Travelling by car or bus is the trigger of more heart attacks than alcohol, caffeine or over-eating, a new study has revealed.
It found time spent in vehicles sparked 7.4 per cent of all cardiac cases - more than physical exertion, at 6.2 per cent, and alcohol and coffee, both on 5 per cent.
Air pollution triggered 4.8 per cent of cases, negative emotions 3.9 per cent, and anger 3.1 per cent. Only 2.7 per cent were from a heavy meal, slightly higher than positive emotions on 2.4 per cent, with sexual activity on 2.2 per cent.
Less than 1 per cent of heart attacks were the result of cocaine abuse, despite it making people 23 times more vulnerable.
Alcohol made people three times more likely to suffer an attack, while coffee increased their vulnerability by 50 per cent.
The researchers based their findings on 36 separate studies worldwide.
Scotland has long been known as the "sick man of Europe" when it comes to heart disease, but experts say the country's record is improving.
Keith Fox, professor of cardiology at Edinburgh University, said: "Clearly, rates of coronary disease have been much higher in Scotland, but death rates are coming down - halved in the last ten years. About half of that is down to improved lifestyle and half is better treatment.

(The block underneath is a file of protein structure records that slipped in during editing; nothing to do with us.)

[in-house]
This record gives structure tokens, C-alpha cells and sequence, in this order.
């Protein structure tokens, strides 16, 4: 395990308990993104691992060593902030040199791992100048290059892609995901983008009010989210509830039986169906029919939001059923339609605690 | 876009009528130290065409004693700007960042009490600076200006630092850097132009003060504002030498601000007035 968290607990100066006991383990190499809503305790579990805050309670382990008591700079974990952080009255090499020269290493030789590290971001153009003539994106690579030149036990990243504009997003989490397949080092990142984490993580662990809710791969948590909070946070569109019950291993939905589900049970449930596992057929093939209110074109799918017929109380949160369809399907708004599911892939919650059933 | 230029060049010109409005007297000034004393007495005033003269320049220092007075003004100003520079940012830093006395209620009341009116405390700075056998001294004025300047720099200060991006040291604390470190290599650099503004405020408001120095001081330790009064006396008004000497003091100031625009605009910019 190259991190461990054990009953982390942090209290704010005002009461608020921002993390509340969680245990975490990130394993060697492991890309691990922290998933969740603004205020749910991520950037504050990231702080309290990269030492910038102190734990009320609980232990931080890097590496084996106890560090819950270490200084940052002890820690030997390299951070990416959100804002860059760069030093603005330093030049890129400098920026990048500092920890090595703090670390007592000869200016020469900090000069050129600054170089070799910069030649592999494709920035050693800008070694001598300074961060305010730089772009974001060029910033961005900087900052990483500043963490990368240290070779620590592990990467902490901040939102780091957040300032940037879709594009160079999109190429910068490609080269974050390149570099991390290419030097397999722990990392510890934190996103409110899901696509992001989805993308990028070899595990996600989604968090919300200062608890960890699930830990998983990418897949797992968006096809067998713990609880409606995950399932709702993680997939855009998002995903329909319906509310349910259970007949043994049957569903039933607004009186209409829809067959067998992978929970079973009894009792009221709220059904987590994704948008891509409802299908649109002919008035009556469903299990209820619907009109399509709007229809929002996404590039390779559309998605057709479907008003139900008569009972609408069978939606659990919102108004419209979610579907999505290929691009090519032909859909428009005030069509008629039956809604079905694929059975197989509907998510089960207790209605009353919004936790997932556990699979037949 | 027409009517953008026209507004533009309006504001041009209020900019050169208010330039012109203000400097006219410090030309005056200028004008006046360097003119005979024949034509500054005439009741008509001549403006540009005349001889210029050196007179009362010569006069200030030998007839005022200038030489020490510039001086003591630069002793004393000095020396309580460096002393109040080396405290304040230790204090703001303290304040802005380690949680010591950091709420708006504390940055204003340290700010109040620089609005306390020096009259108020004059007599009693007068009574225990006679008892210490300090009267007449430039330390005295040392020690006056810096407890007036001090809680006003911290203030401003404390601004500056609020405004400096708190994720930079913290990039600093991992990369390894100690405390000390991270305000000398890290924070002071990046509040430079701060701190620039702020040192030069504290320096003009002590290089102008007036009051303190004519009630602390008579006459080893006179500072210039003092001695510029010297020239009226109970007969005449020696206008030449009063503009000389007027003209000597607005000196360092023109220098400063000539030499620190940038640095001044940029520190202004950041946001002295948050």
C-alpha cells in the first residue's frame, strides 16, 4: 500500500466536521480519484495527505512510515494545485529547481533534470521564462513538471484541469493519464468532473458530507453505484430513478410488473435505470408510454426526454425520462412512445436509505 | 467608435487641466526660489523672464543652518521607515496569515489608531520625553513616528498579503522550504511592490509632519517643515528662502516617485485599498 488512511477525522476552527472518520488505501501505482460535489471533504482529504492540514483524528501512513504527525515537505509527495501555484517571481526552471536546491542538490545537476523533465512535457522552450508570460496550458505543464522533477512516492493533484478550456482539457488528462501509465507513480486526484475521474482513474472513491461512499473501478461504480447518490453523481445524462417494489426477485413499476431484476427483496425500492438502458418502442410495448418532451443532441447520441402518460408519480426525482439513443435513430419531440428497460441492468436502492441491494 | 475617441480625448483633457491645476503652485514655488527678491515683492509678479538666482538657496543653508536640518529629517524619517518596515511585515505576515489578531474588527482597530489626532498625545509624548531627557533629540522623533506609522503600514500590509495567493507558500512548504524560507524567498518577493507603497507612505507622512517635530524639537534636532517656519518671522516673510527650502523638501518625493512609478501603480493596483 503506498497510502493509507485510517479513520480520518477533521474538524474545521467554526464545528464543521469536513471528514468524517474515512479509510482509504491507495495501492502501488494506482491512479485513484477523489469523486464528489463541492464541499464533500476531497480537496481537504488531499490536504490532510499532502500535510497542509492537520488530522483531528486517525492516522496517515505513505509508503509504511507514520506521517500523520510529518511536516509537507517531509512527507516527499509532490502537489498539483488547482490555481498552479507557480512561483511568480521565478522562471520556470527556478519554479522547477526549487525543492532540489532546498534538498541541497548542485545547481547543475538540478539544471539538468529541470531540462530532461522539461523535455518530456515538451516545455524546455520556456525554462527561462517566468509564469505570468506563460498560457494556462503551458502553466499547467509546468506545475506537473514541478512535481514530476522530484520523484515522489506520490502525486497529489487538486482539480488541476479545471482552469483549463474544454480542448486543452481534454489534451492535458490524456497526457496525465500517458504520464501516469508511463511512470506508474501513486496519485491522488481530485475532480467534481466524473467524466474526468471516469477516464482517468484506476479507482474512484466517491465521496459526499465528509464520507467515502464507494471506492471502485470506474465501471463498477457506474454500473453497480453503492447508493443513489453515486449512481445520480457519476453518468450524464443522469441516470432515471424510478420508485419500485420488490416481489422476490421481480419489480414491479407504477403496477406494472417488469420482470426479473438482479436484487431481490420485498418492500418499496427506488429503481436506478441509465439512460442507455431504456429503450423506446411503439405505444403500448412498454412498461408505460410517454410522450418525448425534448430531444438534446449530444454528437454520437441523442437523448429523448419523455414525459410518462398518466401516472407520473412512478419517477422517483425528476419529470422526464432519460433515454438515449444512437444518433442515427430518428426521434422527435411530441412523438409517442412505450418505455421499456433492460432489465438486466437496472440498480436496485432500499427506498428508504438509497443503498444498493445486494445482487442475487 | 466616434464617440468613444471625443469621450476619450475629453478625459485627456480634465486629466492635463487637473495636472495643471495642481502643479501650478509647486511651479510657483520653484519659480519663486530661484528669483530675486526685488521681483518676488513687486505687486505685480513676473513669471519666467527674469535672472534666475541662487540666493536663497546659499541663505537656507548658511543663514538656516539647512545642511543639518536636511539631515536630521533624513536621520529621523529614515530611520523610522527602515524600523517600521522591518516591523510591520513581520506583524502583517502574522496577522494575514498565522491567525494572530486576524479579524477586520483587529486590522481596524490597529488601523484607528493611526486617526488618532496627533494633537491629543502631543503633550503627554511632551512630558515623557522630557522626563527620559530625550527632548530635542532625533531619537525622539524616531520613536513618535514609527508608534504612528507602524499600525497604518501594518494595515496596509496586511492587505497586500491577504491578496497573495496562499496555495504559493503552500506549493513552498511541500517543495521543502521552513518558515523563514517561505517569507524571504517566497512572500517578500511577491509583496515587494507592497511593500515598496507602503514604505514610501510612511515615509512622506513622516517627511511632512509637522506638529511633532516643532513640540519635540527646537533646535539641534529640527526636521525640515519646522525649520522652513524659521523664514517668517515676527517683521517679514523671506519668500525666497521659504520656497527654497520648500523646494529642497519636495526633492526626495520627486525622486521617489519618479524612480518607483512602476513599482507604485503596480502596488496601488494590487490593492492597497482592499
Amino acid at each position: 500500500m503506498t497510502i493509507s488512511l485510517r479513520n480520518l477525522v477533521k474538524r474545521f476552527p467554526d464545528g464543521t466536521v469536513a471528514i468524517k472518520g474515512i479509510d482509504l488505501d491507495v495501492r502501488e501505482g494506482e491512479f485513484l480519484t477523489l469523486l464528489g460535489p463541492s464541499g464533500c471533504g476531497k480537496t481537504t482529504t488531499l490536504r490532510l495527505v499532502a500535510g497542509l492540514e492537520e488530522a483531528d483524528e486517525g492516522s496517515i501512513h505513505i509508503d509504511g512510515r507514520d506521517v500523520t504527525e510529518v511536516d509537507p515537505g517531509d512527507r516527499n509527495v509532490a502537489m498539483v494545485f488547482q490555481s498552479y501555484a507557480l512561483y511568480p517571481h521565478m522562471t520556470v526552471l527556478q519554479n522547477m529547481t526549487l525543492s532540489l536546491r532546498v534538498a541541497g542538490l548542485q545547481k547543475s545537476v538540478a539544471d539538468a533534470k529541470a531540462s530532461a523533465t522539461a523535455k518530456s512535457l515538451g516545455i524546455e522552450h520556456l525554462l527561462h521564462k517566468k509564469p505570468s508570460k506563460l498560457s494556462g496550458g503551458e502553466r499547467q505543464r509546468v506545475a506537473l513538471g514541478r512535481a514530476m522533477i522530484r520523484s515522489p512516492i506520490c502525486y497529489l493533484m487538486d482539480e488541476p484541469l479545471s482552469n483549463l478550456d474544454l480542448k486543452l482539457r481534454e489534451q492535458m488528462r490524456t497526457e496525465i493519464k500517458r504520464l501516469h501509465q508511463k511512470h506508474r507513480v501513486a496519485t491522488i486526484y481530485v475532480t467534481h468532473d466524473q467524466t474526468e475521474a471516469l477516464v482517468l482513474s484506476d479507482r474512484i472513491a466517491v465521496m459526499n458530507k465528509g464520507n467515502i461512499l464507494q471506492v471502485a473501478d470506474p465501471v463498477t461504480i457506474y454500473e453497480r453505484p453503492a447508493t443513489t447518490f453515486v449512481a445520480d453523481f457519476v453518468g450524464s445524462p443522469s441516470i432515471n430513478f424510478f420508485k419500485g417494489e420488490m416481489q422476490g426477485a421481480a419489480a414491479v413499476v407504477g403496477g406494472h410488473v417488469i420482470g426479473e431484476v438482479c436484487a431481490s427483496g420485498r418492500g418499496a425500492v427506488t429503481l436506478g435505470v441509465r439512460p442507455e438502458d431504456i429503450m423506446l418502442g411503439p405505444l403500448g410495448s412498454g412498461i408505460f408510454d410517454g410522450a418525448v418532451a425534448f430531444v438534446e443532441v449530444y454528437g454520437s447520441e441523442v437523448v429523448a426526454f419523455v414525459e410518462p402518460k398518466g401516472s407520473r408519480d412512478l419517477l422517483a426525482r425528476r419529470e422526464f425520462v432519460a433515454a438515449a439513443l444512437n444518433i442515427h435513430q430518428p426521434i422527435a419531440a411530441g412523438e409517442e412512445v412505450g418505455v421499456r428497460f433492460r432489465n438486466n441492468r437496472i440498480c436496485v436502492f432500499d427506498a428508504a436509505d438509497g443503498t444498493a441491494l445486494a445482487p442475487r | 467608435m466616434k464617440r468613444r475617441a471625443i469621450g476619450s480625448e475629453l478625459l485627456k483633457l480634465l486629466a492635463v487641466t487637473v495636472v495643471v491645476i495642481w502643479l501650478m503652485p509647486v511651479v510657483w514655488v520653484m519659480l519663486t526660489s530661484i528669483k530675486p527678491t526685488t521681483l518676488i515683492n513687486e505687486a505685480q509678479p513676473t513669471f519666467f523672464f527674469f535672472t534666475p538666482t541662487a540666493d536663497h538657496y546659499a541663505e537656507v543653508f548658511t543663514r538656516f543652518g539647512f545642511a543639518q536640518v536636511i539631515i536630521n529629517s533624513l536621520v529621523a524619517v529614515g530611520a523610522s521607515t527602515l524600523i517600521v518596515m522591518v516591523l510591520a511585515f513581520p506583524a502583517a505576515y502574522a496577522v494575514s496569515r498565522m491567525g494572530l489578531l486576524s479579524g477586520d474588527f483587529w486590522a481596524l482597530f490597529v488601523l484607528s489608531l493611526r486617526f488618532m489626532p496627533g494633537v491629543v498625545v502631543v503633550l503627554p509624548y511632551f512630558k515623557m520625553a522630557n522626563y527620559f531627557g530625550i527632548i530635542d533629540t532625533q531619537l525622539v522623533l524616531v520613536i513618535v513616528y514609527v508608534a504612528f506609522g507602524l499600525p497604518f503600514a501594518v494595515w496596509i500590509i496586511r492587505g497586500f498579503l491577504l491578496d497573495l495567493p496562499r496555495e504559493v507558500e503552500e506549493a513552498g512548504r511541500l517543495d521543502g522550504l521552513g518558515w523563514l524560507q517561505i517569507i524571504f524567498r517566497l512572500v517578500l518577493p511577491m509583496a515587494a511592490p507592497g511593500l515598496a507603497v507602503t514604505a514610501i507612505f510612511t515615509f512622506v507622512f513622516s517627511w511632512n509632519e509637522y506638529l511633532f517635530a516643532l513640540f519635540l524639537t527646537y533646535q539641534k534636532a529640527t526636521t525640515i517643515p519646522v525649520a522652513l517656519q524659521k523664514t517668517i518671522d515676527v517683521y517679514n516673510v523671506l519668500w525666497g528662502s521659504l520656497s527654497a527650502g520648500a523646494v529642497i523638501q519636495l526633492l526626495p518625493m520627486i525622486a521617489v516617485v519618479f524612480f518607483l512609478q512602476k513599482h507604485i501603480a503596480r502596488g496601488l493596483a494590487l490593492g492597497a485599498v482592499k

"Smoking is a much bigger factor in Scotland. It's exercise, diet and lifestyle combined with genes - that's the critical issue."
The study, published in the Lancet, found smoking bans in public places had reduced heart attacks by 17 per cent. Prof Fox said: "The reduction in acute coronary syndrome (in Scotland, as a result of the smoking ban] appeared to be greater than that."
Dr Tim Nawrot, of Hasselt University in Diepenbeek, Belgium, who wrote the report, said: "Of the triggers for heart attack studied, cocaine is the most likely to trigger an event in an individual, but traffic has the greatest population effect as more people are exposed to the trigger."
Previous research has shown inhaling tiny particles of pollution could trigger a heart attack within two hours.
Dr Nawrot said: "Our work shows ever-present small risks might have considerable public health relevance. Improvement of the air we breathe is a very relevant target to reduce the incidence of this disease in the general population."
Judy O'Sullivan, senior cardiac nurse at the British Heart Foundation, said: "It's important to remember this study looked at the triggers and not the causes of heart attacks."
She added: "Given the large number of people living in the UK with heart disease and the likelihood of their exposure to air pollution, this study highlights how important it is that UK governments ensure they meet European Commission targets to improve air quality."